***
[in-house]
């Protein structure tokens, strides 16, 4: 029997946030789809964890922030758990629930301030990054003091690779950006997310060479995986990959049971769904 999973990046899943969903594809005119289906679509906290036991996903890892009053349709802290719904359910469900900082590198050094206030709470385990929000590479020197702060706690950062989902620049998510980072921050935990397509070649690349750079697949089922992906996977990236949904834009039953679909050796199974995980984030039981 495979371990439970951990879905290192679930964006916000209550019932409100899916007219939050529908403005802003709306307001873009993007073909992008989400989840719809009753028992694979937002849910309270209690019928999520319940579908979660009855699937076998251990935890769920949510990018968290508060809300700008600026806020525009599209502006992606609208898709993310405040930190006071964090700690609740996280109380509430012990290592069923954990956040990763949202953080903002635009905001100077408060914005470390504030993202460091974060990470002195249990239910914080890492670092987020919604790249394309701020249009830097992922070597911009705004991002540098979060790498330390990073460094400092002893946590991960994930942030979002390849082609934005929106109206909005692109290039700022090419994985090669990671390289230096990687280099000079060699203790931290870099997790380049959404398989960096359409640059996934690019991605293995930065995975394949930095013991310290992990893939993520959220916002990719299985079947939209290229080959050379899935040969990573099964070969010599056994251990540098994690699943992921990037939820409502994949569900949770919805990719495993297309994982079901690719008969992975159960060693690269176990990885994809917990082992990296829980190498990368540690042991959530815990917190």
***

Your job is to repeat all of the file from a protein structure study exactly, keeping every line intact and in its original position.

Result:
[in-house]
């Protein structure tokens, strides 16, 4: 029997946030789809964890922030758990629930301030990054003091690779950006997310060479995986990959049971769904 999973990046899943969903594809005119289906679509906290036991996903890892009053349709802290719904359910469900900082590198050094206030709470385990929000590479020197702060706690950062989902620049998510980072921050935990397509070649690349750079697949089922992906996977990236949904834009039953679909050796199974995980984030039981 495979371990439970951990879905290192679930964006916000209550019932409100899916007219939050529908403005802003709306307001873009993007073909992008989400989840719809009753028992694979937002849910309270209690019928999520319940579908979660009855699937076998251990935890769920949510990018968290508060809300700008600026806020525009599209502006992606609208898709993310405040930190006071964090700690609740996280109380509430012990290592069923954990956040990763949202953080903002635009905001100077408060914005470390504030993202460091974060990470002195249990239910914080890492670092987020919604790249394309701020249009830097992922070597911009705004991002540098979060790498330390990073460094400092002893946590991960994930942030979002390849082609934005929106109206909005692109290039700022090419994985090669990671390289230096990687280099000079060699203790931290870099997790380049959404398989960096359409640059996934690019991605293995930065995975394949930095013991310290992990893939993520959220916002990719299985079947939209290229080959050379899935040969990573099964070969010599056994251990540098994690699943992921990037939820409502994949569900949770919805990719495993297309994982079901690719008969992975159960060693690269176990990885994809917990082992990296829980190498990368540690042991959530815990917190």